Hate speech and misinformation – Argentina

Antisemitism on the rise in the midst of the pandemic

Carla Torres

Thought to number just over 180,000 people today (although some estimates are higher), Jewish people in Argentina have long been victims of hate speech. During the pandemic, however, antisemitic rhetoric against the community in national media increased alarmingly.

The COVID-19 crisis has triggered a proliferation of conspiracy theories and slurs, including accusations of profiteering levelled against Jewish businessmen linked with the production of vaccines and soybean. This rhetoric taps into a long history of stigma and discrimination against the community.

Notoriously, after the Second World War, Argentina served as a refuge for Nazi leaders such as Adolf Eichmann and Josef Mengele. During the military junta’s dictatorship (1976–83), relatives of abducted Jewish community members were subject to extortion by military officers asking for money and properties in exchange for the return of victims, many of whom were already dead. Jewish detainees being held in facilities were often treated brutally and subsequent estimates suggest that more than 12 per cent of those ‘disappeared’ by the regime were Jewish.

Antisemitism did not end with the fall of the junta. Two separate terrorist attacks have been perpetrated against Jewish institutions in Argentina: the bombing of the Israeli embassy in 1992, killing 29 people, followed by an even deadlier attack against the Argentine Israelite Mutual Association (AMIA) in 1994 that resulted in the deaths of 85 people. Both incidents remain unsolved. In 2015, National Prosecutor Alberto Nisman was found dead in his house. Nisman had been due to publish a report into the 1994 attack, which reportedly accused the Argentinian government of complicity in a cover-up.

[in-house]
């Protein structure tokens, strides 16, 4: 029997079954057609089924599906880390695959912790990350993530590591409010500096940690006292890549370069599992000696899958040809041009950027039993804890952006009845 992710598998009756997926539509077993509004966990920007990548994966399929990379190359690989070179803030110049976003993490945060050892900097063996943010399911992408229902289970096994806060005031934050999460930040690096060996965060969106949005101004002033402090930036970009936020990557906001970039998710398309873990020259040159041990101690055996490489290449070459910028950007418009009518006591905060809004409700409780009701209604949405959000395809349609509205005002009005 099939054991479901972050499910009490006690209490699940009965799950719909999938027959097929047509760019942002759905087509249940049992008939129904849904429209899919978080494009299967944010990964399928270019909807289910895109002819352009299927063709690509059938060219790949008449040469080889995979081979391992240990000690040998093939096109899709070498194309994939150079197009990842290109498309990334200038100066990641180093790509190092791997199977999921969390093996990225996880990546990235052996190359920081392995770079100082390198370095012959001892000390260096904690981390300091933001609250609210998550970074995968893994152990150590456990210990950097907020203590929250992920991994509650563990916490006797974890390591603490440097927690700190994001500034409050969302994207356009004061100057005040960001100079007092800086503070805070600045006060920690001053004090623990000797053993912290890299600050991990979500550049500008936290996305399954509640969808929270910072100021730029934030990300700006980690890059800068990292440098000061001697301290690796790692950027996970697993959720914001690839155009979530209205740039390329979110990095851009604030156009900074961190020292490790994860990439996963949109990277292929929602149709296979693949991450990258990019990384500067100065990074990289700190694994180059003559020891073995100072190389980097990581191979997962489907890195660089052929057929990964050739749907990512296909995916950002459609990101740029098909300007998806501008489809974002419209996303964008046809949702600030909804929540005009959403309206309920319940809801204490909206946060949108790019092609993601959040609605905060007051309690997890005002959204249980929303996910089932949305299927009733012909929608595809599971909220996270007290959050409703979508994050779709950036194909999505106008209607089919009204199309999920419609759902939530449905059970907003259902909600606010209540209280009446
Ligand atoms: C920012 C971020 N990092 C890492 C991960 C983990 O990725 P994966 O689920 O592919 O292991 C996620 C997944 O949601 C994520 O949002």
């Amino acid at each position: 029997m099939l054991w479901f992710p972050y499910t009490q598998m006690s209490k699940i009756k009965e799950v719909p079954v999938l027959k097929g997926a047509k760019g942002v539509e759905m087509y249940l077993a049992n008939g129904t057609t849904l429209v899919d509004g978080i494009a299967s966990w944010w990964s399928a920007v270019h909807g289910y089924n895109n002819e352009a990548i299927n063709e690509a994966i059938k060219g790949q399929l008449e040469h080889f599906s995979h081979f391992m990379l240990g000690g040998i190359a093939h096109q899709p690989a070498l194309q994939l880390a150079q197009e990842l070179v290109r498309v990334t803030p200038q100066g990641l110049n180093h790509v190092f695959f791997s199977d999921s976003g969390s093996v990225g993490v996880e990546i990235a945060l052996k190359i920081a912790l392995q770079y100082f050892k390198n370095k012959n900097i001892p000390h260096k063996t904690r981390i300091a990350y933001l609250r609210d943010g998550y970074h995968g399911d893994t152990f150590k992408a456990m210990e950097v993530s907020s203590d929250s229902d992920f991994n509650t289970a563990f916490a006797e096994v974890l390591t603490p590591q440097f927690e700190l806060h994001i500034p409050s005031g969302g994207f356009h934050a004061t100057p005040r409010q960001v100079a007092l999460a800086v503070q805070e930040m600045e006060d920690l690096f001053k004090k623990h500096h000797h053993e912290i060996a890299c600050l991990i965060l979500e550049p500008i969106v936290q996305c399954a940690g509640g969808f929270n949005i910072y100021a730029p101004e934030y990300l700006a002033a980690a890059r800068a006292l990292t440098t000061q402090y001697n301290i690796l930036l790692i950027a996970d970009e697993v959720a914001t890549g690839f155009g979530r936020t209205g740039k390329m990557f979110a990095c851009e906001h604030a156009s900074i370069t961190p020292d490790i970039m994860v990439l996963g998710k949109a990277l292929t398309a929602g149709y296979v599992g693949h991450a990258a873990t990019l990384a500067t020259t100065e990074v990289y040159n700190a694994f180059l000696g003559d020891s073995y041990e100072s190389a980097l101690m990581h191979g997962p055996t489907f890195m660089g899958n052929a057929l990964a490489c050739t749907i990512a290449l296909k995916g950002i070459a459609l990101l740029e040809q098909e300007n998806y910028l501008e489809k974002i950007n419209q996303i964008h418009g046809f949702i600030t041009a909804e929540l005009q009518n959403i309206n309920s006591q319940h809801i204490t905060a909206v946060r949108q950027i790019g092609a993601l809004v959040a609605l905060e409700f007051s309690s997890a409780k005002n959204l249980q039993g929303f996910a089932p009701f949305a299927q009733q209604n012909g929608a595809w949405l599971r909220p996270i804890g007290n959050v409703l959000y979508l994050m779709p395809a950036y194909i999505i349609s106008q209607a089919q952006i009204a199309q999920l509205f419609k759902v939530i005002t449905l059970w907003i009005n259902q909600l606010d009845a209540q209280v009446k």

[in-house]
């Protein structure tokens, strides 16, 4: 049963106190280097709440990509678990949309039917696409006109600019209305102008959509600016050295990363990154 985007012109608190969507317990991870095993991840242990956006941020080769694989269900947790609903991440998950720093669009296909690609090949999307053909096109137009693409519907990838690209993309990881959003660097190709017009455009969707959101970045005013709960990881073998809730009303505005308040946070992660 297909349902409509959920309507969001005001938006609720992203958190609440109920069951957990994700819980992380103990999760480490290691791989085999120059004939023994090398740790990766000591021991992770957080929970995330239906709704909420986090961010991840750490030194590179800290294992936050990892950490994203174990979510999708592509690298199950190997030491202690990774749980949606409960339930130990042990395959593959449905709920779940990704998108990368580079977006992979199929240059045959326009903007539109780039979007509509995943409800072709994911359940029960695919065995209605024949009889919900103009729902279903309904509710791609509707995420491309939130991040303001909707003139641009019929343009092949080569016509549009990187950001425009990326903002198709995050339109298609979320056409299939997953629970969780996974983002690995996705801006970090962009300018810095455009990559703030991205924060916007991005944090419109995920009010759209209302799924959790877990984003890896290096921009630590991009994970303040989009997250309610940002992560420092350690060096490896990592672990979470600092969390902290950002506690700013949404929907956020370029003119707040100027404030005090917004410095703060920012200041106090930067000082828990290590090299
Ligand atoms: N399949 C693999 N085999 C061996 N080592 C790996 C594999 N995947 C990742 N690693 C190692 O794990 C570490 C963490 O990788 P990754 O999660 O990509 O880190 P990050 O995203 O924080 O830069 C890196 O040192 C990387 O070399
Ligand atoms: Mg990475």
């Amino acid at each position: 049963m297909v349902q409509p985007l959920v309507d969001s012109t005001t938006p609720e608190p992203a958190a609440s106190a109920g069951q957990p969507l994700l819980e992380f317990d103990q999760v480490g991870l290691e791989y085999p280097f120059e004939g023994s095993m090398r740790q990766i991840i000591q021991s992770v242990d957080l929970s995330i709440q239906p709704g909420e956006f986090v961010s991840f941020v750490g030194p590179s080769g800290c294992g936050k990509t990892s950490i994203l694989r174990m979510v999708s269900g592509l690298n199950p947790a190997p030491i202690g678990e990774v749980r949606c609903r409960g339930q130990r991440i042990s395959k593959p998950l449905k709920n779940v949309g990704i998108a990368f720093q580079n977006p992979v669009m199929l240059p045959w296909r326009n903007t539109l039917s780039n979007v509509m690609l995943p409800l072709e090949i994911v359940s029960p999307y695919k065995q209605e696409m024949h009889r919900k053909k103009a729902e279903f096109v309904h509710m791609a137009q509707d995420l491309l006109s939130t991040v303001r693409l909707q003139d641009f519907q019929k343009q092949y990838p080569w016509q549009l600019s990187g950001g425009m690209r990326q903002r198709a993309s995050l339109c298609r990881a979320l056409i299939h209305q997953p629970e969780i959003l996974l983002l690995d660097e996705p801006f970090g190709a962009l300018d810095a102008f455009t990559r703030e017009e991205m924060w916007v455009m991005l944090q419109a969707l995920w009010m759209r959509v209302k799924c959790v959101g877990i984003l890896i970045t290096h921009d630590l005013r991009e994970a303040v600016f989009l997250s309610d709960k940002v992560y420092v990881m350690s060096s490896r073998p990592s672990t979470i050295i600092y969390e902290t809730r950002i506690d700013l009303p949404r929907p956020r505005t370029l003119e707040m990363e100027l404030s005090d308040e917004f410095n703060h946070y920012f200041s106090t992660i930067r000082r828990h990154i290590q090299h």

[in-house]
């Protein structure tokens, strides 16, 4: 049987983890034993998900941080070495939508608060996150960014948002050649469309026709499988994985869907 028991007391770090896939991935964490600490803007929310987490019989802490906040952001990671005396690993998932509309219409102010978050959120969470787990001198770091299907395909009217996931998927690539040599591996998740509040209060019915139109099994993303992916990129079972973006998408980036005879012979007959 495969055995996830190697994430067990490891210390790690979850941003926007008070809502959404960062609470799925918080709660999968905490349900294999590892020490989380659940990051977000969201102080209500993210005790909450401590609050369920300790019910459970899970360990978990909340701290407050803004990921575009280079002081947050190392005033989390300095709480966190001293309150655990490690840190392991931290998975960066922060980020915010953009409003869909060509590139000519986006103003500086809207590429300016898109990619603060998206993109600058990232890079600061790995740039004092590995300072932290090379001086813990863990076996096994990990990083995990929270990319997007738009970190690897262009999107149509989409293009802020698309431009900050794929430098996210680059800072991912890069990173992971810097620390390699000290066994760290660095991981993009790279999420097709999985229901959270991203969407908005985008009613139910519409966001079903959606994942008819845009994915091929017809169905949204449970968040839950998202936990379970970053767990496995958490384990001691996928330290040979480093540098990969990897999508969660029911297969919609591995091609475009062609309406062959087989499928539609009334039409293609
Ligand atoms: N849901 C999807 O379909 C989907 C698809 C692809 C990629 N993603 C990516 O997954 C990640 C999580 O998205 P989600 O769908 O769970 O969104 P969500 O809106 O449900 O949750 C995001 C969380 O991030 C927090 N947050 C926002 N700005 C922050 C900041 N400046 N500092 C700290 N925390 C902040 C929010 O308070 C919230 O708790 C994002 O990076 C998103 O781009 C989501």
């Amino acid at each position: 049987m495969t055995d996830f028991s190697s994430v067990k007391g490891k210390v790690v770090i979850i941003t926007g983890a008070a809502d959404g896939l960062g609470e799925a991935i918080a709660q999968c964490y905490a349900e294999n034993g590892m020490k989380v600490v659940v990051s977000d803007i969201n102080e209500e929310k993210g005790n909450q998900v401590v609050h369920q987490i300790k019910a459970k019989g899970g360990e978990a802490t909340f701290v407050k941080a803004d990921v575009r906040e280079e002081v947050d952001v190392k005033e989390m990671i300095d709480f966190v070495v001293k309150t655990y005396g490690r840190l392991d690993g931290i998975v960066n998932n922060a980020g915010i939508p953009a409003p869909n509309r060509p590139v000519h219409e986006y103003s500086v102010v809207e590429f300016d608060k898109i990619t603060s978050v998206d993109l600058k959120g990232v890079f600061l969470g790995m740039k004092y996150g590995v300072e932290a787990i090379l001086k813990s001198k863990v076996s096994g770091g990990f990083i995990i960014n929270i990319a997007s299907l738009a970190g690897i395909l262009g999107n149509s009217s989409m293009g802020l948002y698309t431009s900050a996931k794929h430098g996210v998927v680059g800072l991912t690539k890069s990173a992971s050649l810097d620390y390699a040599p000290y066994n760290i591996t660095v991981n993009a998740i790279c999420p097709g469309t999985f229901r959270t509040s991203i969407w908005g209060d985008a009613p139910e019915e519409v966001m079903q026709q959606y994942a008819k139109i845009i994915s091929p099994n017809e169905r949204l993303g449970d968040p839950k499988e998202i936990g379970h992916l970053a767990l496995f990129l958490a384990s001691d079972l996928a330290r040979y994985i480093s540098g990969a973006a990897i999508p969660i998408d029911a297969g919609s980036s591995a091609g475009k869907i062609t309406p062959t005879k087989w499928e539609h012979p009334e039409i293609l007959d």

There have been some positive steps in recent years, including Argentina’s adoption in 2020 of a new definition of antisemitism as ‘a certain perception of Jews that can be expressed as hatred for Jews’.

There have been some positive steps in recent years, including Argentina’s adoption in 2020 of a new definition of antisemitism as ‘a certain perception of Jews that can be expressed as hatred for Jews’. This formulation was developed for those working in local authorities, public administration and the civil service, and subsequently adopted by the Ministry of Foreign Affairs with the overall aim of reducing antisemitism and discriminatory acts in the public sector. Nevertheless, as highlighted by organizations such as the Delegation of Argentine Israelite Associations (DAIA), a variety of manifestations of antisemitism persist in the country today, ranging from xenophobic statements and stereotypes to conspiracy theories and Nazi symbology.

The DAIA has also drawn attention to the proliferation of antisemitism online, in particular linked to the pandemic. Many of these statements accuse Jewish families of demanding preferential treatment when seeing a doctor, controlling the Argentinian government and seeking the expansion of Zionism. In addition, its research uncovered countless conspiracy theories demonizing Jews on social media. In some cases, these adapt old antisemitic tropes to the new reality of COVID-19: for example, in April 2021, tweets by a high-profile businessman who is under house arrest accused several Jewish businessmen of corruption and specifically targeted one Jewish business leader, Hugo Sigman, for his involvement in local production of the AstraZeneca vaccine against COVID-19.

Antisemitic declarations have also appeared in traditional media outlets and from elected officials. In January 2021, Congressman and political leader Pablo Ansaloni accused the Argentine Jewish community of being ‘stateless’, with no respect for or attachment to Argentina, while delivering a presentation about trade unions in Argentina. ‘We are closer than ever, no one will break us’, he said in a public address, ‘because out there, they are like the Jews, who have no homeland and do not know where they are or who they represent.’ Shortly after Ansaloni’s declarations, a Jewish family was savagely attacked in La Falda, Córdoba, with the aggressors allegedly beating the father after intercepting their car following a chase.

For Jewish Argentinians, beyond its immediate health impacts, the pandemic has therefore brought an added threat – the revival of destructive antisemitic stereotypes and falsehoods in a country where memories of targeted violence against the community are still fresh.


Photo: Jewish community members wear face masks as they walk outside a closed store, as Argentina works to organize arrival of a rabbis’ delegation from Israel to keep kosher beef lines going in the midst of the coronavirus disease (COVID-19) outbreak, in Buenos Aires, Argentina May 20, 2020. Credit: REUTERS/Agustin Marcarian.